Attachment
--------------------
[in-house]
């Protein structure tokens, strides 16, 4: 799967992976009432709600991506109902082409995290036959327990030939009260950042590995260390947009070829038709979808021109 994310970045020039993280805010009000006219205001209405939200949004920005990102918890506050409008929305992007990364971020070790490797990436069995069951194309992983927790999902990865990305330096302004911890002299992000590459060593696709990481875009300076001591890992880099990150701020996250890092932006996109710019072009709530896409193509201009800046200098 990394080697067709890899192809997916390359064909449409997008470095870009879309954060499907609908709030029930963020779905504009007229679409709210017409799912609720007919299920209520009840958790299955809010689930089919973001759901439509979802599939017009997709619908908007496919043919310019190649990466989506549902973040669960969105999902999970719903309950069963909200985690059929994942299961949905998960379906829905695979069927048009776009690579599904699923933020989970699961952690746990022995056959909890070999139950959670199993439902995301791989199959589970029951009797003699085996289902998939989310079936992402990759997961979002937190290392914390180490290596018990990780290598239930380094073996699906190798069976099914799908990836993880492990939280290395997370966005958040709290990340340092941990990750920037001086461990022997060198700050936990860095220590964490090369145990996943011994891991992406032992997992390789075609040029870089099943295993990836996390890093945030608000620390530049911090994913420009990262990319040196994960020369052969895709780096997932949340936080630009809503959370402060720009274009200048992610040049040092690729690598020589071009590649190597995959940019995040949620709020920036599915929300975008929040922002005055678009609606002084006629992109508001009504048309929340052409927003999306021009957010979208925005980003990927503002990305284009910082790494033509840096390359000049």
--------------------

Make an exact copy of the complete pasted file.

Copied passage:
[in-house]
């Protein structure tokens, strides 16, 4: 799967992976009432709600991506109902082409995290036959327990030939009260950042590995260390947009070829038709979808021109 994310970045020039993280805010009000006219205001209405939200949004920005990102918890506050409008929305992007990364971020070790490797990436069995069951194309992983927790999902990865990305330096302004911890002299992000590459060593696709990481875009300076001591890992880099990150701020996250890092932006996109710019072009709530896409193509201009800046200098 990394080697067709890899192809997916390359064909449409997008470095870009879309954060499907609908709030029930963020779905504009007229679409709210017409799912609720007919299920209520009840958790299955809010689930089919973001759901439509979802599939017009997709619908908007496919043919310019190649990466989506549902973040669960969105999902999970719903309950069963909200985690059929994942299961949905998960379906829905695979069927048009776009690579599904699923933020989970699961952690746990022995056959909890070999139950959670199993439902995301791989199959589970029951009797003699085996289902998939989310079936992402990759997961979002937190290392914390180490290596018990990780290598239930380094073996699906190798069976099914799908990836993880492990939280290395997370966005958040709290990340340092941990990750920037001086461990022997060198700050936990860095220590964490090369145990996943011994891991992406032992997992390789075609040029870089099943295993990836996390890093945030608000620390530049911090994913420009990262990319040196994960020369052969895709780096997932949340936080630009809503959370402060720009274009200048992610040049040092690729690598020589071009590649190597995959940019995040949620709020920036599915929300975008929040922002005055678009609606002084006629992109508001009504048309929340052409927003999306021009957010979208925005980003990927503002990305284009910082790494033509840096390359000049």